Major plastics investor Pritzker Private Capital has formed an advisory board that includes former PolyOne Corp. and Univar Solutions CEO Stephen Newlin.
In a May 27 interview with Plastics News, Newlin said that the advisory board for Chicago-based PPC "really is about adding on to great capabilities that [PPC] already has."
"We can advise on investment strategy and identify companies that [PPC] might want to pursue from a cultural standpoint," he added. "It's important for company cultures to be a good fit."
Newlin led a turnaround at Avon Lake, Ohio-based compounding leader PolyOne from 2006-14. He then held the top spot at Downers Grove, Ill.-based Univar, a global chemicals distributor, from 2016-18.
"I think that as a member of the board, I can share some of my experiences and provide counsel," Newlin said.
PPC's holdings include major plastics firms Plaskolite LLC of Columbus, Ohio; ProAmpac of Cincinnati; and Technimark LLC of Asheboro, N.C. Plaskolite is a leading sheet producer, while ProAmpac is a major maker of flexible packaging and Technimark is a major player in injection molding. Those three firms had combined North American sales of almost $2 billion in 2018, according to industry estimates compiled by PN.
PPC Chairman and CEO Tony Pritzker will serve as chairman of the board. Its other members include Newlin, who has more than 30 years of plastics and specialty chemicals experience, along with:
• Matthew Cook, former CEO of foodservice packaging maker LBP Manufacturing.
• Ruby Chandy, former president of the industrial division of filtration supplier Pall Corp.
• J. Phillip Holloman, former president and chief operating officer of Cintas Corp., a provider of uniforms and other business supplies.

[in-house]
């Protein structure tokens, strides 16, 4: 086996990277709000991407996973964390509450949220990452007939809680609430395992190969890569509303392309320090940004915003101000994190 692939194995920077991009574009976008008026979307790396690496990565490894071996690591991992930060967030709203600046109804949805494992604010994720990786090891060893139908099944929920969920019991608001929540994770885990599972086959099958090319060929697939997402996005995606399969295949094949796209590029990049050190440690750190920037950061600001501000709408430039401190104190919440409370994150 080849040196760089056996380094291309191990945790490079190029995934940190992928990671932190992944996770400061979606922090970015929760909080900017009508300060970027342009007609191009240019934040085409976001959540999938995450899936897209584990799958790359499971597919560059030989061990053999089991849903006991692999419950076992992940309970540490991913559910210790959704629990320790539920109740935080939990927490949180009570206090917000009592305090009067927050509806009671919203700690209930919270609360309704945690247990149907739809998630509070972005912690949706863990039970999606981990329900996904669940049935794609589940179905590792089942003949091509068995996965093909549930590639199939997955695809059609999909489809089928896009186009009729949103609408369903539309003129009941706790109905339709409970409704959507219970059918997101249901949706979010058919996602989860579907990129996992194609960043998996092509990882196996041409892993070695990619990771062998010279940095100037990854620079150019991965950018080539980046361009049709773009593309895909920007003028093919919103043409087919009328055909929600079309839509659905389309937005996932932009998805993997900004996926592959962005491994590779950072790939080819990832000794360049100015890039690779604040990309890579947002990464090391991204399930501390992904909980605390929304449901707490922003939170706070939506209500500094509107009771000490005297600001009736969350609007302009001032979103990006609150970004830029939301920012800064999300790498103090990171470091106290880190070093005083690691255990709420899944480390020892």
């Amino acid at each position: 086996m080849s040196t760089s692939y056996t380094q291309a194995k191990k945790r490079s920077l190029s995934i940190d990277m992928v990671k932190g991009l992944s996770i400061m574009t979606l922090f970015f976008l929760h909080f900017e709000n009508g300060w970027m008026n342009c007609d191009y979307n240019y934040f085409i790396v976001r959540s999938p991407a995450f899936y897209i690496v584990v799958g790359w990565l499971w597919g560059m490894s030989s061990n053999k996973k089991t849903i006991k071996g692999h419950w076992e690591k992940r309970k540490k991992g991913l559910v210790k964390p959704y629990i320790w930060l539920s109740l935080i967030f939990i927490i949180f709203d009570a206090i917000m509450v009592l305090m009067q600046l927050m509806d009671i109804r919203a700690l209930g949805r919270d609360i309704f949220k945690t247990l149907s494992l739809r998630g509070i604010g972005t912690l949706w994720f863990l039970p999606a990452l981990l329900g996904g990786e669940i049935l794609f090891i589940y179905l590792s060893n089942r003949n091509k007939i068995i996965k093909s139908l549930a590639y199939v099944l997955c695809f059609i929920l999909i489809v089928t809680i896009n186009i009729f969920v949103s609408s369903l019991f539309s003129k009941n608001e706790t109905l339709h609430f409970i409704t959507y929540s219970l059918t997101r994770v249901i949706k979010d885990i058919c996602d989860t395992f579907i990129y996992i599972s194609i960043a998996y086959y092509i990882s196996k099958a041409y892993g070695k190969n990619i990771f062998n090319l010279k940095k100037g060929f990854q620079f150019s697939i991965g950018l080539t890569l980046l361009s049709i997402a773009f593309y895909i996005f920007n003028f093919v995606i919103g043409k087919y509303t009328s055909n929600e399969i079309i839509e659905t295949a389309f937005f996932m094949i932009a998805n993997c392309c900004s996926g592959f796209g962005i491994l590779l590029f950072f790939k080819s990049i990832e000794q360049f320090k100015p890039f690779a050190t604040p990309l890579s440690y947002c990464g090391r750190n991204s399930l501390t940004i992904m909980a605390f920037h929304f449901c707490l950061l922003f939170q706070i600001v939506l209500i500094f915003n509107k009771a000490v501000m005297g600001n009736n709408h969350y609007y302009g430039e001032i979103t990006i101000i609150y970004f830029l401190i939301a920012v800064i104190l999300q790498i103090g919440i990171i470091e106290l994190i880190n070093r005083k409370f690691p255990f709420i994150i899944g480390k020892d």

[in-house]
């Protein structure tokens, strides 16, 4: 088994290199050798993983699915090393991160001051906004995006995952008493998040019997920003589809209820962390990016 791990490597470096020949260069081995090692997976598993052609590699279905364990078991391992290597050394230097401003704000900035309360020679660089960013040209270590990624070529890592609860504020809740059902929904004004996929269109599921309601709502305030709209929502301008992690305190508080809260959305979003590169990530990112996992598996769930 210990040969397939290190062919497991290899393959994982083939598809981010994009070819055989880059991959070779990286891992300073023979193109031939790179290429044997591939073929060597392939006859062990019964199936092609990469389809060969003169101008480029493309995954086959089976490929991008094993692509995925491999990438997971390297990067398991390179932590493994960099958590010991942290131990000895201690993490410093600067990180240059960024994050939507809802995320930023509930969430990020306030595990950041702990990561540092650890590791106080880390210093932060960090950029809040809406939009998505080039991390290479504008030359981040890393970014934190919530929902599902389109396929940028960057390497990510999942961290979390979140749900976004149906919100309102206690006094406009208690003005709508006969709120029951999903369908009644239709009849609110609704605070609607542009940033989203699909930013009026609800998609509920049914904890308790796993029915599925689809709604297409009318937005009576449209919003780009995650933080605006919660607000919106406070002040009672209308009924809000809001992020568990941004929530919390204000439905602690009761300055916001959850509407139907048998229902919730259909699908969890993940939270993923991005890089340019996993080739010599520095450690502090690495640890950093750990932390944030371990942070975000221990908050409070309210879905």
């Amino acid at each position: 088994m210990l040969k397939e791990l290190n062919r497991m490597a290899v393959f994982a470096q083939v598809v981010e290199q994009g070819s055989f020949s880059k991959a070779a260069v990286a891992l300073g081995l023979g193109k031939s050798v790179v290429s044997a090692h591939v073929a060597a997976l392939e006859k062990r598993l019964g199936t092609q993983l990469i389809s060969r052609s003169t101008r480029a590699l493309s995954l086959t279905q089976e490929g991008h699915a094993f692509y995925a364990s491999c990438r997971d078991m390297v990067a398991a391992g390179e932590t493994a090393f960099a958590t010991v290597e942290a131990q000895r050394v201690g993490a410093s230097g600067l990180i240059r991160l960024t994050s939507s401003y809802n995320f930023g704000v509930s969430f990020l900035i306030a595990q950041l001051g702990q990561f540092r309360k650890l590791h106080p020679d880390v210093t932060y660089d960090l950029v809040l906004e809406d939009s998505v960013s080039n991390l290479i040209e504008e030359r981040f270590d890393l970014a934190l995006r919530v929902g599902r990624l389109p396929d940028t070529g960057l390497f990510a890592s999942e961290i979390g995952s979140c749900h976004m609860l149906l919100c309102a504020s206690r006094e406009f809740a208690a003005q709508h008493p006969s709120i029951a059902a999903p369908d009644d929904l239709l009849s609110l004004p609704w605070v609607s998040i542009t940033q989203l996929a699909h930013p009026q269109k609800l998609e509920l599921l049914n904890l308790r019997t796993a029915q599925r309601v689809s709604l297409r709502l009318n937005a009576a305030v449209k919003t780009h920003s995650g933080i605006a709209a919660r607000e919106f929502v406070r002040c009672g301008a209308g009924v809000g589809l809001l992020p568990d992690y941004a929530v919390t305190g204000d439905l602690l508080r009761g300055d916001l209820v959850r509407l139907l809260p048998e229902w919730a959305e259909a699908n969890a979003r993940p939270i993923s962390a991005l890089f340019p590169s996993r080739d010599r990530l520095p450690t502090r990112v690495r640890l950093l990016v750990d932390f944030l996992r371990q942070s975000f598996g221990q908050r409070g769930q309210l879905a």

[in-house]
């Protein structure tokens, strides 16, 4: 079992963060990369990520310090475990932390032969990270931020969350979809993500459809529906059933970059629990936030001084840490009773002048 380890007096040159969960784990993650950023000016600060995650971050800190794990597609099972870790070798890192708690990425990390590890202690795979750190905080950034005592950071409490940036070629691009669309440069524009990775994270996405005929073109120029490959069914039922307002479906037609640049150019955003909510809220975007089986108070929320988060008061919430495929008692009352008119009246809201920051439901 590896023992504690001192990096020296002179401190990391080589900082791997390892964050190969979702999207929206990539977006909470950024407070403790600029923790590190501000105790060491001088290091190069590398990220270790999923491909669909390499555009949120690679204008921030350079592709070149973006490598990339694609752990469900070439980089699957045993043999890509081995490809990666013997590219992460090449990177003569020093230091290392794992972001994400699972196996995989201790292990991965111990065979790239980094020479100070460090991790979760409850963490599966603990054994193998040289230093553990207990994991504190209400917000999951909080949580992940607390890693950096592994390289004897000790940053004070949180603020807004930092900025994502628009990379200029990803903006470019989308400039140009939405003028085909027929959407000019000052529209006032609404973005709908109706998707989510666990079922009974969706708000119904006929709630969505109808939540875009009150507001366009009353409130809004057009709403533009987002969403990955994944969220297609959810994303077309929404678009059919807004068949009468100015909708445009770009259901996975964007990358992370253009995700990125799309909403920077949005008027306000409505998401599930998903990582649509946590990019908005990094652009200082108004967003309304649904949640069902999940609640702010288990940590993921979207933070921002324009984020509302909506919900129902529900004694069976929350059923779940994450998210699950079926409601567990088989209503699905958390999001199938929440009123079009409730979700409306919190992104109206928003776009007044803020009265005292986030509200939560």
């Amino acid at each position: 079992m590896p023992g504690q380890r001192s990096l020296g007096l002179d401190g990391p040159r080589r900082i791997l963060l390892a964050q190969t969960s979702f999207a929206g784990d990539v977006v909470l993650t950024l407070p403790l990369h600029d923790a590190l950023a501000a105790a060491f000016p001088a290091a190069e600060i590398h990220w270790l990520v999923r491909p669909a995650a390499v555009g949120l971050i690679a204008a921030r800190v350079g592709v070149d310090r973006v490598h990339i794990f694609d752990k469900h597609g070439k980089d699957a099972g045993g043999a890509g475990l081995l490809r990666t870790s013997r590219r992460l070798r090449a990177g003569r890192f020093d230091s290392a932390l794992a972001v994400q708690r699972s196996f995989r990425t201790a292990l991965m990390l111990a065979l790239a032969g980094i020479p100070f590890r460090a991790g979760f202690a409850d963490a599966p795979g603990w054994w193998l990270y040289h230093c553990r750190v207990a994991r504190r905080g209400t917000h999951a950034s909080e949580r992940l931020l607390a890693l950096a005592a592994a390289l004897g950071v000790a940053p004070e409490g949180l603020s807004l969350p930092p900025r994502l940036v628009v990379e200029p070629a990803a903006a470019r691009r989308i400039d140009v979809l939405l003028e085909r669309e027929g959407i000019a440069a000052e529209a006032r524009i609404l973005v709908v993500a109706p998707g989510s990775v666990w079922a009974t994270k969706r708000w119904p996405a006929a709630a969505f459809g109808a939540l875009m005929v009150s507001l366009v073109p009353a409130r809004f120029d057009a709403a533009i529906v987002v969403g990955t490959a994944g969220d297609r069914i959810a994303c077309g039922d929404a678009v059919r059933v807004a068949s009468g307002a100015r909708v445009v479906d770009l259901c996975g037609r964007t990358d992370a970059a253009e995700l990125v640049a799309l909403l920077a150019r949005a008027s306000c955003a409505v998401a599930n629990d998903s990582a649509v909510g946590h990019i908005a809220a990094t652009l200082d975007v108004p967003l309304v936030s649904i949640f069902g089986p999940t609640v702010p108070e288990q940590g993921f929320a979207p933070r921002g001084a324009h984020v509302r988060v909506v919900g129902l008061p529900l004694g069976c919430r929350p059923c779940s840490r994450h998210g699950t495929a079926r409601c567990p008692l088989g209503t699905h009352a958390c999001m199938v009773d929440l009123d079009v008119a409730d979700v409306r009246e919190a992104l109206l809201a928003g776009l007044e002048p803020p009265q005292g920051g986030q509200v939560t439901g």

• Alan Muney, former chief medical officer of health insurance firm Cigna Corp.
• Doug Ray Oberhelman, former chairman and CEO of construction machinery leader Caterpillar Inc.
• David Steiner, former president and CEO of Waste Management Inc., a waste disposal firm that also ranks as one of North America's largest plastics recyclers.
PPC executive Michael Nelson said May 27 that PPC "is different from traditional private equity — we don't focus on buying a business flipping it in three or four years."
"We'll hold on to a business for as long as it makes sense," said Nelson, a PPC partner and head of the firm's manufactured products and services investing unit. "We're trying to pull an oar alongside our management teams."
He added that the advisory board will be able to help PPC evaluate new investments, as well as help its existing companies build their networks. PPC now is looking to add to its business units while also looking for potential new platforms, Nelson said.
Like many investors and manufacturing firms, PPC has been navigating the COVID-19 pandemic. Adjustments have included video meetings with management teams on Zoom.
"I'd like to give a huge thank you to our Pritzker employees, who have done an incredible job in this challenging period," Nelson said. He added that although current times are challenging, they may allow PPC to make investments in "good companies that need liquidity."
"We're focusing on trying to be helpful," Nelson said. "We're planting seeds, and when things improve we'll be there."
PPC also is maintaining its efforts on sustainability. Nelson said that 40 percent of ProAmpac's revenue comes from recyclable products and that Technimark operates its own captive recycling on site.
"Sustainability may take a short pause [because of COVID-19], but it's not going away," he said.
Newlin added that the crisis has highlighted the ability of plastics and chemicals firms to make needed products like hand sanitizer and acrylic sheet for safety shields.
"Well-run companies focus on sustainability," he said.